Open Eye: From The Vice-Chancellor: Technology is the answer: what was the question?

Click to follow
The Independent Online
Every five years the congress of the Association of Commonwealth Universities brings together vice-chancellors and members of university councils and administrations. These events are the most stimulating of all international university gatherings and the recent meeting in Ottawa was remarkable.

The countries of the Commonwealth share a common language and academic traditions, so dialogue and understanding are possible. But these countries, which represent a large proportion of humanity, are also so diverse that almost any assumption is open to challenge.

This tension was acute in our discussions of the implications of technological change for universities. The differences in technological infrastructure between Commonwealth universities are stark. In one African university the only reliable telephone on campus is in the vice-chancellor's office - with a long queue of people always waiting to use it. Contrast that with the Open University where this year 40,000 students use their home phones to link their personal computers to the OU for communication with other students and coursework.

Vice-chancellors in the developing world are naturally eager to give their people access to modern computing and telecommunications facilities.

Their colleagues in the industrialised world, however, still have plenty of questions about how best to use these technologies in teaching and learning. How do we cut through the hype about the revolution that new technology is going to bring to education? Technology may be an answer, but what was the question?

What is technology anyway? The OU teaches its students that technology is the application of scientific or other organised knowledge to practical tasks by organisations consisting of people and machines.

This stresses that technology always involves people and their social systems as well as hardware. It recognises that technology is more than applied science and involves the non-scientific knowledge inherent in design, management, craft and simple common sense. It also makes explicit that technology is about practical tasks, whereas science is mainly about understanding.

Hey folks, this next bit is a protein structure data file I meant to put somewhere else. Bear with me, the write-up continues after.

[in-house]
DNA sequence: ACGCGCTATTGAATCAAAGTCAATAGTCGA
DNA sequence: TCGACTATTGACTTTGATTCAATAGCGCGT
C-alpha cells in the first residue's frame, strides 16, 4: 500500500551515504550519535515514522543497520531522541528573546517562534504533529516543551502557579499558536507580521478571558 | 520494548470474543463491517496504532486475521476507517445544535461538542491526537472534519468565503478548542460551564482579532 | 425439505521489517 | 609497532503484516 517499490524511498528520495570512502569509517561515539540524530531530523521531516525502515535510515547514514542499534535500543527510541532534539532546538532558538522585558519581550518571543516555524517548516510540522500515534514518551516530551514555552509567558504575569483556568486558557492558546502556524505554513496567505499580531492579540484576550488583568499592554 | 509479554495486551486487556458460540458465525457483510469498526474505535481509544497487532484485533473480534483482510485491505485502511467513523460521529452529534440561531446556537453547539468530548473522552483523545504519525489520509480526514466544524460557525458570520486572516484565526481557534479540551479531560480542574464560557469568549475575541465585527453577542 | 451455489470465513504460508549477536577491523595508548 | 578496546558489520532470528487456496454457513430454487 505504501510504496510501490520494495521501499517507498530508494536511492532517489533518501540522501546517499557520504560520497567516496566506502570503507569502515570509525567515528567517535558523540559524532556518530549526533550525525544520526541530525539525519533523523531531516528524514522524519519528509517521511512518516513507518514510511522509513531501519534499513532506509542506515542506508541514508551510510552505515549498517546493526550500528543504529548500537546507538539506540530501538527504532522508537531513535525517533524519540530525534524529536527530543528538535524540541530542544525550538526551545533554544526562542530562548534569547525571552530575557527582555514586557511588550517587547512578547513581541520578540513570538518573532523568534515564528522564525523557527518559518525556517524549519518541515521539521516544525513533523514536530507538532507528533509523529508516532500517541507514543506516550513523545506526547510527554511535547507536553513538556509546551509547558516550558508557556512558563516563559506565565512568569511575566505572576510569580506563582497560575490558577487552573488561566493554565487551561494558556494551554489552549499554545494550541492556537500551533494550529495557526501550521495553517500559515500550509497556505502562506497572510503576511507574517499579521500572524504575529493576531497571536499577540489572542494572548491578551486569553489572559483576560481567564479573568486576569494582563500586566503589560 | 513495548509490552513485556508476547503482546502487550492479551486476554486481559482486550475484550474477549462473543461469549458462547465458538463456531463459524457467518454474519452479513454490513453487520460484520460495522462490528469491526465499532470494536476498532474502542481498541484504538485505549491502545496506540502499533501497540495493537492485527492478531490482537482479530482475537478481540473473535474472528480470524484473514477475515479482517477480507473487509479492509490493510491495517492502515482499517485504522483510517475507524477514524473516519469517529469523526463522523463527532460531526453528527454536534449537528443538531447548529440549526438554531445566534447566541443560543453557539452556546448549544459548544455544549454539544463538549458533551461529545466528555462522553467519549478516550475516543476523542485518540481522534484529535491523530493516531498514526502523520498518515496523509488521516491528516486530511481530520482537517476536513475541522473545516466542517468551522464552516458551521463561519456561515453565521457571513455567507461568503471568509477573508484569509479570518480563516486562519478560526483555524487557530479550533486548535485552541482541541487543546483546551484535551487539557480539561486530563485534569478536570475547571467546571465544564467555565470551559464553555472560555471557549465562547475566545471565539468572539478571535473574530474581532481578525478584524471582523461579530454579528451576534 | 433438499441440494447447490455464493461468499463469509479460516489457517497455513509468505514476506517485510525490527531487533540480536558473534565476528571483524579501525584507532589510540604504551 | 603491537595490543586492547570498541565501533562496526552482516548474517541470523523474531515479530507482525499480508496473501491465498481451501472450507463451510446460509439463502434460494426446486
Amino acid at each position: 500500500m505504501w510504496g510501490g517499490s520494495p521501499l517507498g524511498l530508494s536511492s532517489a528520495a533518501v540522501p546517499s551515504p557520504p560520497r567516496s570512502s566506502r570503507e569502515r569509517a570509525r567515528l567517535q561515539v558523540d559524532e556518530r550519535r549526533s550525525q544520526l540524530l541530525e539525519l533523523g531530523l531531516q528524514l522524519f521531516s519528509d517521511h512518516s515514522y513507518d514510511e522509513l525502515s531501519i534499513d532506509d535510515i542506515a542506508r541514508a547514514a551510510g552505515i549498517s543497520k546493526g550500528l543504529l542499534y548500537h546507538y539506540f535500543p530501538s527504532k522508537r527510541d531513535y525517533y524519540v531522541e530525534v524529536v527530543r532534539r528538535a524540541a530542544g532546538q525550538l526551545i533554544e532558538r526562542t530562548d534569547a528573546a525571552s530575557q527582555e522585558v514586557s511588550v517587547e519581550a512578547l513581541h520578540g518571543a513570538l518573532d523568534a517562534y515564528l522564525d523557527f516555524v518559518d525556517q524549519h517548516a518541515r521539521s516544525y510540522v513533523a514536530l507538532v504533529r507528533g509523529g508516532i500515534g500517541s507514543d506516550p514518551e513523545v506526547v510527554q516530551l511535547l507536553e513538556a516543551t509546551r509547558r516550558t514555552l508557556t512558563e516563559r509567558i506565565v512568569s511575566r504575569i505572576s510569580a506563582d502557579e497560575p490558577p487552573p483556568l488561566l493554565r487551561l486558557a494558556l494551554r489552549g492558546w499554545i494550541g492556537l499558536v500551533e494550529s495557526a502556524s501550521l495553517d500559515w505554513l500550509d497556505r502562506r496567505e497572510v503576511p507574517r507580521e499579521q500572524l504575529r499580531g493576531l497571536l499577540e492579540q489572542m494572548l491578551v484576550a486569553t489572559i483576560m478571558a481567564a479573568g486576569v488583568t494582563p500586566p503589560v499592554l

When we look at the practical tasks facing universities across the Commonwealth we see that the softer aspects of technology (rules, systems and approaches to problems) are just as important as the burgeoning array of hardware and media that the word technology more commonly evokes.

The central task of the universities of the Commonwealth is to bring the liberating effects of the academic mode of thinking to many more people. Twenty-five percent of the world's population is now under the age of 15. The present generation of teenagers is the largest in history and, if birth rates continue their downward trend, may never be surpassed. Without access to higher education many of these youngsters will grow up to be unemployed, unconnected and unstable. In a global world that is a challenge for everyone.

Alongside the record number of young students so many older people are returning to study that we call this the era of lifelong learning. In much of the world the traditional technology of universities, namely lecturing to groups in classrooms, is no longer appropriate. It is too expensive, too inflexible, and too difficult to scale up.

In this context some developing countries can claim to be more successful at technological innovation than the advanced economies. Taking the example of the Open University they have implemented the principles of supported open learning on a even larger scale.

In India alone there are now four open universities with a million students between them and six others are being developed. These, and their sister mega-universities in five other developing countries, may not yet have thousands of students working on-line from home. But they have adopted successfully the two technological innovations that will be most important for higher education in the 21st century.

The first is to re-design the university around learning and the students rather than around teaching and the lecturers. The second is to apply to all elements of the teaching/learning process the principle of division of labour that is the key to combining quality, scale and economy in other areas of human endeavour.

The Open University has started a revolution in higher education that will, through the academic mode of thinking, liberate the minds of millions in the next century.